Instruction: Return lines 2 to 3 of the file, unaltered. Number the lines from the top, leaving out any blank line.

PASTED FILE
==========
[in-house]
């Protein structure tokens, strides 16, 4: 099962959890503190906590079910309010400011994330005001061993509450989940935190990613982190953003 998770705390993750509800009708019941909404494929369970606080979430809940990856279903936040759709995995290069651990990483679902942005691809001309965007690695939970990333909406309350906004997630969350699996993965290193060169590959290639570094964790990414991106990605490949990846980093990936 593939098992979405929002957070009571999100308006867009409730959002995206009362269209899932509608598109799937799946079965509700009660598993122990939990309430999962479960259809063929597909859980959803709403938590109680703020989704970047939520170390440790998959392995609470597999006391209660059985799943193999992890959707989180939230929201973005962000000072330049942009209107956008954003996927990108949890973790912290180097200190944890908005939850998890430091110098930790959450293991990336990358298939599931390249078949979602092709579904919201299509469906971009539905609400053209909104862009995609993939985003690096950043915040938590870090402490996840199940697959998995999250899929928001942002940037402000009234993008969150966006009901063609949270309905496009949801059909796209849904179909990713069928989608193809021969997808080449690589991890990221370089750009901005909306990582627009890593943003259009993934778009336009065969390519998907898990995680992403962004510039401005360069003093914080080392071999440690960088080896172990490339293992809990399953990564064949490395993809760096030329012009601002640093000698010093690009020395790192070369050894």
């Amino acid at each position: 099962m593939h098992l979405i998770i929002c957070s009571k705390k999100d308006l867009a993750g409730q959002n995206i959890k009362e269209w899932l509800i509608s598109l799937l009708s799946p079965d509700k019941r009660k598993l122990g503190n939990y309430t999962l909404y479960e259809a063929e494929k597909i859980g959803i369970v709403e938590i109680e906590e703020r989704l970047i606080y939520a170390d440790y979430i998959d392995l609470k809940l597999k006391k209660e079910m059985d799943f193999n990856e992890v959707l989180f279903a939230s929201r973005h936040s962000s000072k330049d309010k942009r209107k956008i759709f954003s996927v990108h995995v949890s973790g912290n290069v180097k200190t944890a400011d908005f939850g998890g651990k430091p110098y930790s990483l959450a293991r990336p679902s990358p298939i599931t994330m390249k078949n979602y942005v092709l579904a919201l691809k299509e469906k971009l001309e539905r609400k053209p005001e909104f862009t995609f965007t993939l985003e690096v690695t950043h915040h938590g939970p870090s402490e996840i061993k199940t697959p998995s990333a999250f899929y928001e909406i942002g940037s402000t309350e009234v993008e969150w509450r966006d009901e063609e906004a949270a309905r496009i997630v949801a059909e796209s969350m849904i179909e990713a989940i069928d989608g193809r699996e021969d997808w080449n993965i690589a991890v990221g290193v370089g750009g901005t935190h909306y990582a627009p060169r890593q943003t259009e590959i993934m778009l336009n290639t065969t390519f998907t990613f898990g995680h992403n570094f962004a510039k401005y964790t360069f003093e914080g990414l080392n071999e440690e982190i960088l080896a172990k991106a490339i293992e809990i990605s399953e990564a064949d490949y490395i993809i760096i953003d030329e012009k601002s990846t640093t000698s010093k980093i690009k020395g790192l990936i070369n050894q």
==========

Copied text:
């Protein structure tokens, strides 16, 4: 099962959890503190906590079910309010400011994330005001061993509450989940935190990613982190953003 998770705390993750509800009708019941909404494929369970606080979430809940990856279903936040759709995995290069651990990483679902942005691809001309965007690695939970990333909406309350906004997630969350699996993965290193060169590959290639570094964790990414991106990605490949990846980093990936 593939098992979405929002957070009571999100308006867009409730959002995206009362269209899932509608598109799937799946079965509700009660598993122990939990309430999962479960259809063929597909859980959803709403938590109680703020989704970047939520170390440790998959392995609470597999006391209660059985799943193999992890959707989180939230929201973005962000000072330049942009209107956008954003996927990108949890973790912290180097200190944890908005939850998890430091110098930790959450293991990336990358298939599931390249078949979602092709579904919201299509469906971009539905609400053209909104862009995609993939985003690096950043915040938590870090402490996840199940697959998995999250899929928001942002940037402000009234993008969150966006009901063609949270309905496009949801059909796209849904179909990713069928989608193809021969997808080449690589991890990221370089750009901005909306990582627009890593943003259009993934778009336009065969390519998907898990995680992403962004510039401005360069003093914080080392071999440690960088080896172990490339293992809990399953990564064949490395993809760096030329012009601002640093000698010093690009020395790192070369050894």
């Amino acid at each position: 099962m593939h098992l979405i998770i929002c957070s009571k705390k999100d308006l867009a993750g409730q959002n995206i959890k009362e269209w899932l509800i509608s598109l799937l009708s799946p079965d509700k019941r009660k598993l122990g503190n939990y309430t999962l909404y479960e259809a063929e494929k597909i859980g959803i369970v709403e938590i109680e906590e703020r989704l970047i606080y939520a170390d440790y979430i998959d392995l609470k809940l597999k006391k209660e079910m059985d799943f193999n990856e992890v959707l989180f279903a939230s929201r973005h936040s962000s000072k330049d309010k942009r209107k956008i759709f954003s996927v990108h995995v949890s973790g912290n290069v180097k200190t944890a400011d908005f939850g998890g651990k430091p110098y930790s990483l959450a293991r990336p679902s990358p298939i599931t994330m390249k078949n979602y942005v092709l579904a919201l691809k299509e469906k971009l001309e539905r609400k053209p005001e909104f862009t995609f965007t993939l985003e690096v690695t950043h915040h938590g939970p870090s402490e996840i061993k199940t697959p998995s990333a999250f899929y928001e909406i942002g940037s402000t309350e009234v993008e969150w509450r966006d009901e063609e906004a949270a309905r496009i997630v949801a059909e796209s969350m849904i179909e990713a989940i069928d989608g193809r699996e021969d997808w080449n993965i690589a991890v990221g290193v370089g750009g901005t935190h909306y990582a627009p060169r890593q943003t259009e590959i993934m778009l336009n290639t065969t390519f998907t990613f898990g995680h992403n570094f962004a510039k401005y964790t360069f003093e914080g990414l080392n071999e440690e982190i960088l080896a172990k991106a490339i293992e809990i990605s399953e990564a064949d490949y490395i993809i760096i953003d030329e012009k601002s990846t640093t000698s010093k980093i690009k020395g790192l990936i070369n050894q």